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Alan Matheson to Lead Utah Environmental Agency

Governor Gary Herbert’s top environment advisor is taking on a challenging new role, leading the Utah Department of Environmental Quality.

“The mission of the Department of Environmental Quality,” says the governor, “really is, and I’ll quote, ‘to protect human health and quality of life by protecting and enhancing the environment’.”

Herbert said Alan Matheson is the best person to lead that effort once Amanda Smith steps down later this month to join the private sector.

Matheson’s tackled environmental issues from all sides. A lawyer, he’s worked for a regulated power company and led the growth-planning think tank, Envision Utah. He’s worked for the conservation group, Trout Unlimited, and he’s led the Herbert administration’s negotiations on clean-car clean-fuel standards.

“I recognize very clearly that clean air, clean water, healthy landscapes are foundational to so many of the things that we want to do and are doing in this state,” Matheson said at a news conference announcing his appointment.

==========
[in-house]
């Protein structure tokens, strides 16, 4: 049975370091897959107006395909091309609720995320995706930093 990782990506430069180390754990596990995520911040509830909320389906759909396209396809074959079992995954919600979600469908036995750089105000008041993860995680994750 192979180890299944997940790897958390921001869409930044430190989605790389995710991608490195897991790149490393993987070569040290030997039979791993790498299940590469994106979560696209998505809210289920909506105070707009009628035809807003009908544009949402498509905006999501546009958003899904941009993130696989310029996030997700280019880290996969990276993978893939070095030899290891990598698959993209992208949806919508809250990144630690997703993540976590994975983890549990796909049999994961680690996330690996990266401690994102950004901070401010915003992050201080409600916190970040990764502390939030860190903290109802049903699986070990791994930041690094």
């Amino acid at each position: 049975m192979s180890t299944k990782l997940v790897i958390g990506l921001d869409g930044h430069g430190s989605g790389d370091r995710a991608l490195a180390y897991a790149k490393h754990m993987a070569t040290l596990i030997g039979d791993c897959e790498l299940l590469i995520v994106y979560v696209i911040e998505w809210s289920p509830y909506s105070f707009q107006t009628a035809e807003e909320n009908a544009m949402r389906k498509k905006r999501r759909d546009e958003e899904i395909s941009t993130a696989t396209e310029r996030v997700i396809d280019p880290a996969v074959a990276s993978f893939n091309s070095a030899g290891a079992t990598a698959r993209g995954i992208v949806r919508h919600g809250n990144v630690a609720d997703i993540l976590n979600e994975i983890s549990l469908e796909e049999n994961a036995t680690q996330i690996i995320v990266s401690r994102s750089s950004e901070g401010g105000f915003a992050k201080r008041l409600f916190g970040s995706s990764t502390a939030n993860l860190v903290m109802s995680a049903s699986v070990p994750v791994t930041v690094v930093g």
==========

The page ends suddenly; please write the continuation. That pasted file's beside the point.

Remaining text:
Environmental activists call Matheson a good listener and praise him for welcoming diverse input.

“His heart is in the right place,” says Cherise Udell, co-founder of Utah Moms for Clean Air. “He comes from an environmental background.”

“We respect his knowledge of environmental issues, and we look forward to being able to work with him,” says Brian Moench, founder of Utah Physicians for a Healthy Environment.

Matheson starts his new job once the Utah Senate confirms his appointment, probably next month.

The DEQ has around 380 employees and a budget of $57 million dollars.

Judy Fahys has reported in Utah for two decades, covering politics, government and business before taking on environmental issues. She loves covering Utah, where petroleum-pipeline spills, the nation’s radioactive legacy and other types of pollution provide endless fodder for stories. Previously, she worked for the Salt Lake Tribune in Utah, and reported on the nation’s capital for States News Service and the Scripps League newspaper chain. She is a longtime member of the Society of Environmental Journalists and Investigative Reporters and Editors. She also spent an academic year as a research fellow in the Knight Science Journalism program at the Massachusetts Institute of Technology. In her spare time, she enjoys being out in the environment, especially hiking, gardening and watercolor painting.
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